"We're committed to the notion that you solve problems through teamwork, and work in small teams in order to achieve better success."
Michael Weiner, MBA '90
President and CEO
United Way of Buffalo & Erie County
"The challenge is ensuring we are getting things done with fewer folks," says Catherine Campbell, EMBA '01, senior vice president for government programs at BlueCross BlueShield of Western New York. "I view it as an opportunity for people to shine and be creative thinkers. We make quite a bit of investment in our exceptional performers to make sure they stay with the organization and to make them part of that organizational success, whether through additional new opportunities for advancement or as part of larger self-driven teams."
Sharon Randaccio '76, MBA '81, is president of Performance Management Partners in Williamsville, which provides consulting services for businesses in such areas as executive coaching and succession planning. In her work, she sees downsized employees finding surprising new satisfactions. "It's a wonderful time to be reflective instead of just going into panic mode," she says. "What I'm seeing is a number of people taking a step back and saying, 'Maybe I'd like to give back to the community.' I see a lot of people from the corporate world looking for something more meaningful in their lives."
"In some cases, you can't afford not to hire someone if you want an opportunity to significantly upgrade the talent pool of your company."
Gerry Murak, CEL '91, EMBA '96
Murak & Associates
"For people individually, it's a great opportunity to show that they're capable of doing more," says John Persons, EMBA '00, regional vice president of operations for the food retailer Tops Markets. "When every organization is looking for efficiencies and cutting back on people, there's always going to be that environment of competing priorities. Make yourself available for these tough priorities, and show supervisors you can handle things you haven't been assigned before."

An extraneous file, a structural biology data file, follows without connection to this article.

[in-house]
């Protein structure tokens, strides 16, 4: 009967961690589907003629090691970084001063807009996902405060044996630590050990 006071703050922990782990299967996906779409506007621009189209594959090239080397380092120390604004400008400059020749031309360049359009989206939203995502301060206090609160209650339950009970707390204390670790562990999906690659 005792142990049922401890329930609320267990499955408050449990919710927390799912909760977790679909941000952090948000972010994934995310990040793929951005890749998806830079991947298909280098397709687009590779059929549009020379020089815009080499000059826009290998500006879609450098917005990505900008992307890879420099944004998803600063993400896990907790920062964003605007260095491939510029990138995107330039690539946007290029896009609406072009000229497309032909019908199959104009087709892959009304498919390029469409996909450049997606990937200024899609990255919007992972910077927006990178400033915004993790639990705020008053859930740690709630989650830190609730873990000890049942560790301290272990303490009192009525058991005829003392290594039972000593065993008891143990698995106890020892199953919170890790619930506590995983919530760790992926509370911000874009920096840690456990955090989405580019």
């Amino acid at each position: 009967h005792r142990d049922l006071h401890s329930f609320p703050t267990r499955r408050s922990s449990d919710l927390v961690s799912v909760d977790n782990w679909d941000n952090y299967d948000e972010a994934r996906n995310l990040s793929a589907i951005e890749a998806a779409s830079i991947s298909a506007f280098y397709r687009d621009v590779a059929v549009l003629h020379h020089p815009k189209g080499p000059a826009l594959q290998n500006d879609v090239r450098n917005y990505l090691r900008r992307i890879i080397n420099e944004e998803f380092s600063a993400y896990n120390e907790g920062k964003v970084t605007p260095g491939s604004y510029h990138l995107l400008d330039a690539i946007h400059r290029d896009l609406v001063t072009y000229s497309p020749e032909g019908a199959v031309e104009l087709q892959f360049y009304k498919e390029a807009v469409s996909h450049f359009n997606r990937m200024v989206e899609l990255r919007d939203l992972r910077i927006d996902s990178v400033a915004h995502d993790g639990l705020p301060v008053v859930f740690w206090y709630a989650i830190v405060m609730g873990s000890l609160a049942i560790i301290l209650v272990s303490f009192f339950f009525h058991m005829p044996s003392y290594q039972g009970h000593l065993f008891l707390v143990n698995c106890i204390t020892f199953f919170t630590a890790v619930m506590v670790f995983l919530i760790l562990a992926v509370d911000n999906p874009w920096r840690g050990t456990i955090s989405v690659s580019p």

Rethinking the organization
Beyond the subtleties of employee morale and development, managers say the economic downturn has inspired ideas about restructuring that should make their organizations stronger in both good times and bad.
"It's about efficiencies," says Campbell, of BlueCross BlueShield. "These changes have allowed us to shift people into areas like sales and marketing, versus back-end office positions. We've also taken some very specific job descriptions and expanded the opportunities within those job descriptions to give people additional knowledge that will allow them to be much more flexible throughout the enterprise."
Randaccio, the executive consultant, cites statistics indicating that one in five employees nationwide are disengaged from their work-plugging away without passion or a real commitment to their company's mission. "This is a time when you need everybody to be at their peak productivity," Randaccio says. "Everything from compensation to organizational structure really needs to be rethought. The way you traditionally get more status, money and vacation is to move vertically up in an organization. Now that organizations are flatter, even something as simple as how you define promotion needs to be looked at."
"For people individually, it's a great opportunity to show that they're capable of doing more."
John Persons, EMBA '00
Regional Vice President
In the entrepreneurial world, the vital task of identifying and securing start-up capital also is being restructured, says Adam Wallen, EMBA '02. Wallen is CEO of Bio2 Technologies, a spinoff medical device company that is developing tissue engineering scaffolds for use in orthopedic treatments. "The buzzword out there right now is that the current venture capital (VC) model of funding is broken and there needs to be a new paradigm for investment fundraising," he says. "In the next three years there will be a huge culling of VCs, and there will be very few VCs anywhere except the coasts. As we're going out and talking to some venture capital funds that two years ago were cash-rich, now they're having a difficult time raising their next funds, and they're increasing their reserves."
Making it work
Rather than circling the wagons in hard times, managers says that investing in marketing and technology can pay off in the short term and on into an uncertain future.
"I've been through past downturns in the economy where we stopped all investment in moving forward, and that hasn't happened this time," says Cogan, whose group performs a daily reconcilement function to ensure the integrity of Citi's balance sheet. "People in a business are on the cost side of the equation or on the revenue side; we are squarely on the cost side. But our group in Buffalo has been able to work with other parts of the organization and help automate some manual processes, and we've achieved a significant expense savings out of that process. It's not a significant investment for us to do that automation, but it does require someone to say, 'Yes, it takes time to work on this.'"